The duty of being a witness is emphasised by Saint Paul. In Acts Chapter 13 Verse 31, standing in the synagogue in Antioch, he tells the assembly that Jesus “appeared to those who came up with him from Galilee to Jerusalem, and they are now his witnesses to the people”. Describing his own conversion, in Acts Chapter 22 Verse 20, Paul says that Ananias spoke to him of Jesus and then said, “you will be his witness to all the world of what you have seen and heard.”
A martyr was a witness in the New Testament and sometimes being a witness could face violence for speaking of what they had seen and heard. In Revelation Chapter 2 Verse 10, the message to the church at Smyrna includes a warning, “Do not fear what you are about to suffer. Beware, the devil is about to throw some of you into prison so that you may be tested, and for ten days you will have affliction. Be faithful until death, and I will give you the crown of life “.
“Be faithful until death.” Revelation is not saying that being a witness, a martyr, is about dying; it is saying that a faithful witness, someone who speaks of what they have seen and heard, might face persecution and even death for their faithfulness.
From the first days of the Church, violent persecution might await those who were public about their faith in Jesus, sometimes for no reason other than public opinion, so we read in Acts Chapter 12 Verses 1-3, “About that time King Herod laid violent hands upon some who belonged to the church. He had James, the brother of John, killed with the sword. After he saw that it pleased the Jews, he proceeded to arrest Peter also”. James killed and Peter thrown into prison on what seems no more than a whim, suffering through their desire to be martyrs, to be witnesses.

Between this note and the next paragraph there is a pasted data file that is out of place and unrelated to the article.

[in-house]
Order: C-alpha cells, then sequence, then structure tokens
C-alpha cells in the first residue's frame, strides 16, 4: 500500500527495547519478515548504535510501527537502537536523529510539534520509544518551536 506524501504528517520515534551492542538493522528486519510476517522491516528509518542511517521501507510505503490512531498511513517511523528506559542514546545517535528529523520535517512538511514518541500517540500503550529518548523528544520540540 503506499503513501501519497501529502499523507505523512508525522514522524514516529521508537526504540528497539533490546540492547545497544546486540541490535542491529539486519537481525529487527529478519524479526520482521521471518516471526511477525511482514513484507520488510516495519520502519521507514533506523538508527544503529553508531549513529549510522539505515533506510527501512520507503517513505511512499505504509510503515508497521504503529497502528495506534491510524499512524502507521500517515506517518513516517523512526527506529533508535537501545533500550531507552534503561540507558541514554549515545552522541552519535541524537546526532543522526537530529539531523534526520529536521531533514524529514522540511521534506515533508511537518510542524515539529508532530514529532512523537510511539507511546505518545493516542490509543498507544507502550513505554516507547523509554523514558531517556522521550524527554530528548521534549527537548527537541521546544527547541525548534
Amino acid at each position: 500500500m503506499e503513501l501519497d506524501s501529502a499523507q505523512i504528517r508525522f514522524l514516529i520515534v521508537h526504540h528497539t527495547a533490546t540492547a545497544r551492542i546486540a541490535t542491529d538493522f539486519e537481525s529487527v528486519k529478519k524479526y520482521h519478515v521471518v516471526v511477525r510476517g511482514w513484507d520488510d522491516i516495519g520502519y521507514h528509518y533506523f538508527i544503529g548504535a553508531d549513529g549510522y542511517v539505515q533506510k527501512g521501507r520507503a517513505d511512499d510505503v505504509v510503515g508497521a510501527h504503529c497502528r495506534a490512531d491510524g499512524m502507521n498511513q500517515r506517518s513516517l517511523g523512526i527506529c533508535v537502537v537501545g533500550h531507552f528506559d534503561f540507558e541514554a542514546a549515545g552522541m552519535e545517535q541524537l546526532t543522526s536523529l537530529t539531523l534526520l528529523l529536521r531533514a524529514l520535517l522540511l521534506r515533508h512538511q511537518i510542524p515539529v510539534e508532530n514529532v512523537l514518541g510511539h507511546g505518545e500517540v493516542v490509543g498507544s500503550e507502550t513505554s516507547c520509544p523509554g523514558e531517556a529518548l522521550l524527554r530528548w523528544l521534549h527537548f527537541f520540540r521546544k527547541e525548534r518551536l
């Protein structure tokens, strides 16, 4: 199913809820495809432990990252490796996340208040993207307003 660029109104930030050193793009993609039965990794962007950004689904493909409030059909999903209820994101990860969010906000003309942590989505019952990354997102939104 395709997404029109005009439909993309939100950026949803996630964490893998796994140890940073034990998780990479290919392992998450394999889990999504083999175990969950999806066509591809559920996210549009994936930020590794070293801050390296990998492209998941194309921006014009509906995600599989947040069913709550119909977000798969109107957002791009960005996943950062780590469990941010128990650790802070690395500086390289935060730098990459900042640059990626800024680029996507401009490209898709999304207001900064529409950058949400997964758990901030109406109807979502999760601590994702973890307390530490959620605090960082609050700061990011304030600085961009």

As the years passed, there were times of great persecution. Following the fire in Rome in AD 64, the emperor Nero launched a violent persecution against the Christians in the city and through the next two and a half centuries there were frequent persecutions in various parts of the Empire. The last great persecution came in the days of Diocletian in the early 300s.
It was through the experiences of those early centuries that the word “martyr” took on the meaning we now give it. Later writers would talk of Christians being “martyred”, it did not mean being witnessed, it meant dying for what they believed.
Martyrdom is not something confined to centuries past. During the dark days of Nazi and Communist power in Europe, there were many Christians whose witness for their faith brought them to a violent end. In our own times Christians still face persecution in many places. In strict Islamic regimes, for someone to become a Christian may bring a charge of apostasy against them and may result in the severest of punishments.
Being a martyr was never suffering sought for its own sake—it was intended as a witness to one’s faith.
In Ireland, Christianity arrived without bloodshed; there was no “red” martyrdom. When the monks sought ways to witness to their faith, there was the “green” martyrdom of those who went to live severely ascetic lives, subjecting themselves to harsh physical conditions and spending their time in prayer and reciting Scripture. For the course of European history, more important than the green martyrdom was the “white” martyrdom, those who left behind everything to head towards the white sky of the morning, to head from familiar fields into the unknown dangers of Europe in the Dark Ages, among them Feargal of Aghaboe, leaving this area and, in 784, founding the cathedral in Salzburg. The white martyrdom of those monks perhaps had the most profound and long lasting impact.
For most Christians, the days of persecution are past but the call to be martyrs in the Biblical sense of the term is one that is always with us. Jesus says to us, “You are witnesses of these things”.